Second, this similar mechanism was also introduced and em­ployed when the CCC and NEC were first established in 1998; and lessons showed that both the CCC and NEC failed to maintain their credibility of being independent and neutral over time when it happened that such a formula leaves a loophole for those parties winning assembly seats to one day easily conspire or collude to work together behind the scenes. Who knows what will happen next as new opposition parties with tendencies against the present two leading parties may be established and likewise demand the reshuffling of the NEC management due to their similar claim of discreditable independence or impartiality of such election management body? Who knows if the CNRP may one day be subject to division or infiltration by, or become a puppet of the CPP?

Third and finally, such a conciliatory stance without imposing any harsh punishment, convictions or fines against those criminal parties committing electoral frauds apparently will encourage more vote riggings in the future and, as a result, the whole country and its citizens could suffer from a endless circle of post-election political stalemate.

Cambodia’s Past

Over the past 20 years, Cambodia has gone through ample negative experiences and sour political lessons with regard to processes of seeking political solutions that just appeared to have been working tentatively but failed to prevent repeated bloodshed or function in the long-run for the sake of sustainability and normalization of the state institutions.

One may still remember clearly that in 1993, an unprecedented power-sharing formula of co-prime ministership was initiated by the late King Norodom Si­hanouk to avert bloodshed when the CPP then refused to acknowledge its stunning defeat in the general elections, held under the auspices of the U.N., and threatened to secede several eastern provinces of the country. Awk­wardly, the formula did work from the beginning, but failed to sustain and avert bloodshed in the end as no less than four abortive coup attempts were made and one final coup d’etat was staged between the then CPP-and Funcinpec-led factions during which time hundreds of people were injured and killed.

Such fragility and uncertainty of democratic practices in Cambodia persisted when the present NEC and CCC were first established by the then CPP- and Funcinpec-controlled National Assembly in 1998 to prepare for the second legislature’s general elections. Since then, from each general elections to the next, various power-sharing formulas were introduced and tailored to tackle each specific post-election political stalemate including an odd creation in July 2004 of a controversial Addendum to the Constitution, paving the way for a package vote for establishment of the National Assembly and Royal Government concurrently to avoid any breach of trust among coalition party deputies and to ensure the normal functioning of the state institutions. The latest round of talks seeking a formula to end possible post-election crisis was in 2006 when the then Sam Rainsy Party and the CPP showed rare cooperation to amend the Constitution from a required two-third majority to a simple majority of 50 percent plus one formula for formation of a new government. Although this latest formula appears not to pose any questions, issues now encircle the credibility of NEC and CCC.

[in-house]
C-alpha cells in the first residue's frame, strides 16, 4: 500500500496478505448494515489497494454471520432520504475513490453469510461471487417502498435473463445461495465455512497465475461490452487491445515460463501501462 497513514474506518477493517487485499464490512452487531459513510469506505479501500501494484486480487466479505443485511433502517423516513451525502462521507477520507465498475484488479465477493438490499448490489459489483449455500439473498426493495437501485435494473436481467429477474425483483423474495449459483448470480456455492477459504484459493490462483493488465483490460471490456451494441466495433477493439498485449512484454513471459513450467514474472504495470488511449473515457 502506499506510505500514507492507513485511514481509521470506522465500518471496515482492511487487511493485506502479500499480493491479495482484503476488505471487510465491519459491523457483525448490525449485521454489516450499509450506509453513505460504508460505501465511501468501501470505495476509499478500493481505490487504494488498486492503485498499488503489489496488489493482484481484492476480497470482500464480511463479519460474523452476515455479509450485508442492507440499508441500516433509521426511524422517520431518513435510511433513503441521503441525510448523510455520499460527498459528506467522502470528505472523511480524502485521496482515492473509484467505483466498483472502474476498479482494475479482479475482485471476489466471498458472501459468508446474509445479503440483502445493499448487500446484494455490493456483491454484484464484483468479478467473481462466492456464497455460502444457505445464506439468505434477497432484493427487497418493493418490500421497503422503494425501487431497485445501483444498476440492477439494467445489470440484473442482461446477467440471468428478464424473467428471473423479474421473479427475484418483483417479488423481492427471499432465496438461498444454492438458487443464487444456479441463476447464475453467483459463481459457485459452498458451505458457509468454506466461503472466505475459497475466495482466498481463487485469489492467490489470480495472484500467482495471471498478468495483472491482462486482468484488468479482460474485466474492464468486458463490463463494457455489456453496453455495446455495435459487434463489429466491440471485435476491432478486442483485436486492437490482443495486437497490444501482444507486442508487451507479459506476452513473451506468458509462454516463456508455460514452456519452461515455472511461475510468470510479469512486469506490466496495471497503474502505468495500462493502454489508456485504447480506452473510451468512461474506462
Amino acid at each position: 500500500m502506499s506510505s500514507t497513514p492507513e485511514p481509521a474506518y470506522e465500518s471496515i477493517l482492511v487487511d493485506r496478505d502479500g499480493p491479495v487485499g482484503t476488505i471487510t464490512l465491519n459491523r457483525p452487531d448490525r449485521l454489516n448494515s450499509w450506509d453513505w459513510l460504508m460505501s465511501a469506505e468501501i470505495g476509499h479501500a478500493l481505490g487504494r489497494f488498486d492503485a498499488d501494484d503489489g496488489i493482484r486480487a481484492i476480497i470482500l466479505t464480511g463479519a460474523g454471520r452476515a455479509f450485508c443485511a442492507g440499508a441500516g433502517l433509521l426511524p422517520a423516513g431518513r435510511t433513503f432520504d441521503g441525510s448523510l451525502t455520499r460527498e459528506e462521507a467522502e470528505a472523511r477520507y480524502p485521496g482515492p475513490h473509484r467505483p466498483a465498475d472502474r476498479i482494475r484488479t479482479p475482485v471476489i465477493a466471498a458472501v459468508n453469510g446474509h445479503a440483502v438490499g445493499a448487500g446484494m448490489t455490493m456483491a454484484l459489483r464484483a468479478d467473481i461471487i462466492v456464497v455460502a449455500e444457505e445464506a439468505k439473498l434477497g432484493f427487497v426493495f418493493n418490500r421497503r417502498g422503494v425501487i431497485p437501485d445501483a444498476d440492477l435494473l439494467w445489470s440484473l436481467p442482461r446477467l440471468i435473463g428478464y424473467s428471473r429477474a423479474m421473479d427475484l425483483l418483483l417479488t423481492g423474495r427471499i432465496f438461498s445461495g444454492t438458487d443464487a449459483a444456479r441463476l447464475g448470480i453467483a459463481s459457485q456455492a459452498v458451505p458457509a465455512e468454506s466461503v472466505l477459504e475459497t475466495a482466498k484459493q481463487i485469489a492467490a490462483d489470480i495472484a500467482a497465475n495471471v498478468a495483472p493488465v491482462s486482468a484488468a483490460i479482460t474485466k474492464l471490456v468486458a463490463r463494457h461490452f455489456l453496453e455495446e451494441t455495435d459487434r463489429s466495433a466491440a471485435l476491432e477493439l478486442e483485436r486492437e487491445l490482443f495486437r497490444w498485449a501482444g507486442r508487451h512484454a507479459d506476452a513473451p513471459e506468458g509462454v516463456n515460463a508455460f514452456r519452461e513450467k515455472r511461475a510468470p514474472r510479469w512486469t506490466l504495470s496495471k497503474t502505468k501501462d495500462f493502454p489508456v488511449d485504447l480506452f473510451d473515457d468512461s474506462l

The country has been losing tremendous time, synergy and blood focusing again and again on an apparently endless circle of post-election crises. And as time passes by, another offspring of such crisis is looming on the horizon. Is it a fault of democracy by nature? How many times more do we have to settle such similar crisis? Can our present politicians guarantee to the nation that the deal they are about to strike will definitely avert a similar crisis in the future? Do our politicians ever feel any shame, embarrassment or remorse for what they have done, are doing now and will do in the future?

Stop cheating your own race and ancestors. Enough is enough. Any short-term political solution that lacks long-term visionary perspectives for the nation will just be an invitation for more crises to come in the future. Such practice, if left unchallenged, will undoubtedly corrode public confidence in democracy. Cambodian people may welcome any well-balanced composition of NEC and CCC. Although the two institutions have a decisive role in the life and death of the nation, no initiative has been presented that would see both in­stitutions also be directly elected by the people through an open list proportional representation system. When nothing is certain, everything is possible.

Sovannarith Keo is an independent researcher studying Cambodia and Southeast Asia.